Energy Central Professional


Career fair introduces job seekers to wind industry

Kathryn Gallerani  


    NEW BEDFORD – While based in Taunton, Building Pathways South plans to expand into New Bedford knowing that it's home base for the first commercial offshore wind project in the United States.

    The pre-apprenticeship program Building Pathways South led by project coordinator Yvonne Tobey is an exploratory program for people who might want to join the union building trades and, by their attendance at the Vineyard Wind career fair Jan. 12, are open to working in the wind industry in the future.

    Building Pathways South is now offering a 27-hour certificate from the Massachusetts Maritime Academy in Offshore Wind 101.

    "We are growing, growing and growing," she said.

    The new offshore wind course is another way to introduce people to the role of the building trades for the growing offshore wind industry in addition to its role in career placement.

    "The union building trades is not for the faint of heart, so they go through seven weeks of boot camp to find out what it's like to get up at dawn and work hard for eight hours," Tobey said. "We have 40 hours of construction math, we have 40 hours of on-hand woodworking experience, and we visit many training centers in Massachusetts so that they can see what it's like to be at a training center."

    Vineyard Wind CEO Klaus Skoust Moeller said he considers it a major success and a good sign for the industry that so many people attended the job fair after expecting about 200 people and seeing more than anticipated.

    "The companies and the unions have really done a good job in setting up their tables here," he said. "I think it's super interesting even if you're not looking for a job right now that it's good to get informed," he said.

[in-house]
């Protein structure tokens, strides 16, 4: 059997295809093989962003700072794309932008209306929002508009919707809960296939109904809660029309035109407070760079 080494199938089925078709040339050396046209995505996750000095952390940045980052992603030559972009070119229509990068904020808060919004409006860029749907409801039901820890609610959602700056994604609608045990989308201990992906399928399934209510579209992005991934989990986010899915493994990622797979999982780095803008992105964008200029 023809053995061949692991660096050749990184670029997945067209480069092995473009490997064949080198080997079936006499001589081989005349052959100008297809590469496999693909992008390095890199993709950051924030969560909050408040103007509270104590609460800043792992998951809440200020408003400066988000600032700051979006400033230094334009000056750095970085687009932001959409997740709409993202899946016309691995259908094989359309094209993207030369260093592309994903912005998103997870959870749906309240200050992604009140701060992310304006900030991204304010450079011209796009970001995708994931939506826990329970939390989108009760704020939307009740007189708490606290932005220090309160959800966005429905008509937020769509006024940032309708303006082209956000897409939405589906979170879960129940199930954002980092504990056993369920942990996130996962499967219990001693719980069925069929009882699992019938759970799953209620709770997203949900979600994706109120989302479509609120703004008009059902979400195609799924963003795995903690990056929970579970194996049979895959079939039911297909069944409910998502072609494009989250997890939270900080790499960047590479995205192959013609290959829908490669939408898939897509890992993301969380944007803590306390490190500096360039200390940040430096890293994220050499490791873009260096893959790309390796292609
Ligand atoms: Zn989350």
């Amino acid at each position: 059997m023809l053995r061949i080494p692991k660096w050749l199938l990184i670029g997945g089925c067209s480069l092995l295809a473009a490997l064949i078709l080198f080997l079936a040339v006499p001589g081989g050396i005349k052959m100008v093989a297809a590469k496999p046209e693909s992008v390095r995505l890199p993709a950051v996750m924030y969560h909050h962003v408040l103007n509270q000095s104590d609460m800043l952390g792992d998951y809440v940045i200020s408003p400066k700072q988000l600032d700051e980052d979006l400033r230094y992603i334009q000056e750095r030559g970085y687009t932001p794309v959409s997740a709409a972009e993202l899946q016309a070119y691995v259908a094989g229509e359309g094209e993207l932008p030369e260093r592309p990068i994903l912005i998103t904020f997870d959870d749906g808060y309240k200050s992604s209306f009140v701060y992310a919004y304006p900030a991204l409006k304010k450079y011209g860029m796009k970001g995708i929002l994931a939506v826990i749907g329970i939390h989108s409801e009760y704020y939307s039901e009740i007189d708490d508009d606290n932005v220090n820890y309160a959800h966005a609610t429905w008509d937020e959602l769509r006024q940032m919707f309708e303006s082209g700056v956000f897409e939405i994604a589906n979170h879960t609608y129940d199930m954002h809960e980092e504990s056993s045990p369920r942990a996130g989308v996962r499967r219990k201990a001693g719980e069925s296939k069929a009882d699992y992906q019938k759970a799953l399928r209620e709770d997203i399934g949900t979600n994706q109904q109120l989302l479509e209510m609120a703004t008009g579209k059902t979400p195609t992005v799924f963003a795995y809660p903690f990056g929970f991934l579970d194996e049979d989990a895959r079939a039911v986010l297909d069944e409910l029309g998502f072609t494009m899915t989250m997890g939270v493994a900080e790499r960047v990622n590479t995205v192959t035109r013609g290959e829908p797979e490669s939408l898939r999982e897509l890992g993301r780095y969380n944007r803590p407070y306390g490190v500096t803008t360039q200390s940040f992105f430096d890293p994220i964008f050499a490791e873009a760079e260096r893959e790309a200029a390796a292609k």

He said it's understandable that people are asking a lot of questions about the new industry.

    "I think that's fair," he said. "It's a new industry, and people don't know the opportunities well," he said. "It's getting people to understand that there's a lot of work now while we're in construction that started last year and we're ramping up this year but also for the next 30 years we'll be operating the wind farm and there will be a lot of jobs."

    Open positions at the career fair included electricians, welders, pipe fitters, mechanics, fabricators, carpenters, painters, laborers, technicians, marine life observers, GIS analysts, deck hands, mates, captains, safety managers, equipment operators, project managers and many others.

    Moeller said more opportunities are sure to follow.

    "This is the first, but there will be more wind farms," he said. "Whatever you can learn here you can use on the next and the next one."

    Vineyard Wind has been in Barnstable with hundreds of employees working on its onshore substation that connects the cable to the grid for more than year, and with the signing of a lease in New Bedford, work on turbine installation will begin in February, with the first turbine is set to be installed this summer.

    Standard-Times staff writer Kathryn Gallerani can be reached at Follow her on Twitter: @kgallreporter. Support local journalism by purchasing a digital or print subscription to The Standard-Times today.


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